Probably a blend of irrespective and regardless, irregardless means the same as—and is a hyperbolic form of—regardless.
It is regarded as incorrect in standard English, because the negative prefix ir- merely duplicates the suffix -less, and is therefore unnecessary.
The earliest instance that I have found is from a poem titled The Old Woman and her Tabby, published in the City Gazette & Daily Advertiser (Charleston, South Carolina) of Tuesday 23rd June 1795; this poem comes immediately after Mrs. Pindar’s Reply to Husband Peter, a paragraph in which the author, after explaining why she does not like dogs and why cats are her “delight”, concludes that “there is a moral obligation between a human being and a cat”:
In a cottage remote from the noise of the town,
Did pious Old Betty contented reside,
(Her station no higher enjoyments could crown)
With Tabby, her constant companion and pride.
Full fifteen long years they together had liv’d,
Unacquainted with shyness, division and rage;
The sight of each other high transport reviv’d,
And their friendship grew stronger and stronger by age.
When eating her milky repast at the door,
Now the beautiful sun had sunk gently to rest,
She would cry, resolv’d not to taste a drop more,
“Come, pussy! poor pussy!” and give her the rest.
Thro’ the long Winter ev’ning together they’d sit;
While the tempest, loud howling, tore limbs from each tree;
And with her sole friend lying close to her feet,
Conceiv’d none half so blest as her Tabby and she.
But death, irregardless of tenderest ties,
Resolv’d the good Betty, at length, to bereave:
He strikes—the poor fav’rite reluctantly dies!
Breaks her mistress’s heart—both descend to the grave.
The second-earliest instance of irregardless that I have found is from The Morning Post (London) of Friday 30th July 1847, which transcribed a speech that Lord Thomas Clinton had delivered the previous day during the nomination of candidates for the representation of Canterbury:
He came forward on purely independent principles. (Cheers.) He was not bound to support any party in the House; neither was he biassed [sic], bigoted, or antiquated. (“Hear, hear, hear,” and cheers.) He was quite willing to go forward as the corrector of those abuses which really did exist, and the removal of which would be beneficial to the interests of the country, but he was decidedly opposed to those ill-advised and useless innovations, brought forward irregardless of the dangers and injuries they might inflict on the country. (Hear, hear.)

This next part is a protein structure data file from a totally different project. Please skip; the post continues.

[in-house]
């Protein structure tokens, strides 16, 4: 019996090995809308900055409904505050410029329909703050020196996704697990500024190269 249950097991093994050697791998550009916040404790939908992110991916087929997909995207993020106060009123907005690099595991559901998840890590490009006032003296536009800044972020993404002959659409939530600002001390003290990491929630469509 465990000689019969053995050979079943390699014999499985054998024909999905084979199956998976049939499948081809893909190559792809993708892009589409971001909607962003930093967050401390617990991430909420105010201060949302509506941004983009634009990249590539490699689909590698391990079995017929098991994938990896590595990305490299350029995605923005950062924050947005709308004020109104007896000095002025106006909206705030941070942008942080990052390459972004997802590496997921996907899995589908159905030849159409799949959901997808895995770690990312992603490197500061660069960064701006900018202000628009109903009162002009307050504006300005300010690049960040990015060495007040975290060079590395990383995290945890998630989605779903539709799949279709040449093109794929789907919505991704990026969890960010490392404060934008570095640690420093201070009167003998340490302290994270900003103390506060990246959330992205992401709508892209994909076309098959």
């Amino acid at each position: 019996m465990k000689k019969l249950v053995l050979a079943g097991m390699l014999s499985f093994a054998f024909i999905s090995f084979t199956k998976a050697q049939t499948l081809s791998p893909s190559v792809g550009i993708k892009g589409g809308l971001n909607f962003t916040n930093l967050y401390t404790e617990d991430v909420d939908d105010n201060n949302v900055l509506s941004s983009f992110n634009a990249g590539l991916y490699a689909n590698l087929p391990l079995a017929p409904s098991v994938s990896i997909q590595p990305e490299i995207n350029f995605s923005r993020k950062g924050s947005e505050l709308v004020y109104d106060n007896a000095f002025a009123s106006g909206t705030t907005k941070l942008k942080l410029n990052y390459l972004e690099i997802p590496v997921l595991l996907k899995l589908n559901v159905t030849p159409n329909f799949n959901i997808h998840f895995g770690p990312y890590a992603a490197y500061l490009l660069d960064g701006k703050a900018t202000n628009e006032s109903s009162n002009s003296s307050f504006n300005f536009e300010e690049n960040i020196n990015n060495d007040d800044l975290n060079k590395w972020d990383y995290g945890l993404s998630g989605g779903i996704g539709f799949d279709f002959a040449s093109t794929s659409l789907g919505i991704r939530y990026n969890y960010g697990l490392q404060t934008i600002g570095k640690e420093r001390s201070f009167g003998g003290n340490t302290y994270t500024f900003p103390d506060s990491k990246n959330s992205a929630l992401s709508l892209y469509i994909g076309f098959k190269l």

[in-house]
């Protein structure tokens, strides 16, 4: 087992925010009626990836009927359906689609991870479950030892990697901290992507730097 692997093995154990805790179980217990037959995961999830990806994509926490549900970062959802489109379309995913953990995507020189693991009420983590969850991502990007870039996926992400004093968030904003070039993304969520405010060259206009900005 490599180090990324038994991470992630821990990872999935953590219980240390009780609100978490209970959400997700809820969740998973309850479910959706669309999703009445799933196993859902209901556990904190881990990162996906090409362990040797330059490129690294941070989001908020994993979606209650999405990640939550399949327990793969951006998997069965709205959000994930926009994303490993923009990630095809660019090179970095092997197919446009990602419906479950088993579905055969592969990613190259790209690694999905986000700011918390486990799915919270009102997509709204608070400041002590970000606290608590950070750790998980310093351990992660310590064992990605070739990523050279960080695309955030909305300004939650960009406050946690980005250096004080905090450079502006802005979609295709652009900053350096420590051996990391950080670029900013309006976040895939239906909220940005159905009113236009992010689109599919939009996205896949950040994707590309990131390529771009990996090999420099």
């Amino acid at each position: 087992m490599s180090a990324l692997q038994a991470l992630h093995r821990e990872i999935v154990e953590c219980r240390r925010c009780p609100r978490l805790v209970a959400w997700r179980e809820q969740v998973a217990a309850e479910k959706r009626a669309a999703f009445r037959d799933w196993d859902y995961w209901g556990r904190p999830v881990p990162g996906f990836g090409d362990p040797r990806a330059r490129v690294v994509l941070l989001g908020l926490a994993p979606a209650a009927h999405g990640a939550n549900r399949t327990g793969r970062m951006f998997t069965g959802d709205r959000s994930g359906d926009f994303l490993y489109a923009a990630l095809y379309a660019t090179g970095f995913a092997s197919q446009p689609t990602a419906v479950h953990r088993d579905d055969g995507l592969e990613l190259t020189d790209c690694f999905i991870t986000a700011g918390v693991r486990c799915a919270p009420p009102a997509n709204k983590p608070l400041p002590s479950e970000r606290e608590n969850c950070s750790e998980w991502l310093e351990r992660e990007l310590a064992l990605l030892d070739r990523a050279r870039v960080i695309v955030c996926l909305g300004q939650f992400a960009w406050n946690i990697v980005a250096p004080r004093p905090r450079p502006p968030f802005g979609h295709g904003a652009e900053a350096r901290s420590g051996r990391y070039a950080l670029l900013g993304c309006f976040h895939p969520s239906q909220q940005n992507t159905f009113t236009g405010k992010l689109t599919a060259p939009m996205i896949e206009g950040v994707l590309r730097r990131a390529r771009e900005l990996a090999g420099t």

Another early occurrence is found in The Daily Union (Washington, D.C.) of Friday 13th July 1849, which published a letter in which “An Old-fashioned Whig” objected to the removal of Major Edmund Christian from the office of marshal for the eastern district of Virginia:
Why, then, has he been removed? Has he not done his duty? Has he not proved himself “honest, capable, and faithful?” Has any offence been alleged against him? Or is it because the bloodhound spirit of an office-seeker will track any victim so that he can but secure the spoils irregardless of any incumbent, however faithful, honest, or competent he be?
In a prescriptive approach to language, irregardless is often regarded as simply not being a word—which makes no sense, since it has been in use for over one hundred and seventy years.
For example, in Irregardless, it’s not a word, published in the Statesman-Journal (Salem, Oregon) on Tuesday 4th November 1986, William Florence does not seem to realise how ridiculous his refutation is, for, instead of considering irregardless in its real usage, he contents himself with appealing to a prescriptive opinion on this word, (ir)regardless of its usage:
A reader recently requested a reminder for all who care about such things that this awkwardly and improperly constructed combination of regardless and irrespective really doesn’t properly exist as a word at all and should be retired or relegated to some minor league team’s bullpen.
Quite right, we responded, calling the fabrication an abomination.
That brought a hoot and a scowl from one outraged reader, however. He was quick to declare that we were priggish and should be relegated, in his words, to the prigpen.
“Regardless, or irregardless, of what you and other self-appointed/anointed arbiters of the English language may say about the nonstandard word irregardless, pardon me if I defer to Webster’s,” he indignantly wrote.
“As you can see from the enclosed photocopy of that dictionary’s explanatory notes (Ninth New College, 1984 edition), irregardless is an adverb which from a stylistic standpoint is considered to be nonstandard.
“This means that its use is ‘disapproved by many.’ But irregardless of that, it nonetheless enjoys ‘some currency in reputable contexts.’
“Obviously, then, while style-wise elitists such as yourself may not use irregardless, it is perfectly all right to do so. The abomination is your pompous assertion to the contrary.”
All of these assertions reminded us of John B. Bremner’s entry under irregardless in his book Words on Words, however. Bremner writes:
“Regardless of the school of a-word-is-a-word-if-the-people-utilize-it, there is no such word as irregardless, except when used for hyperbolic humor, and even then it isn’t very funny.”
It would seem, then, that our trip to the prigpen is a short one.
This cartoon from The Cincinnati Enquirer (Cincinnati, Ohio) of Tuesday 13th June 1939 represents a woman who, on reading the headline “TAXES UP!” in a newspaper, says:
Irregardless of what anyone says, when taxes soar, taxpayers get sorer.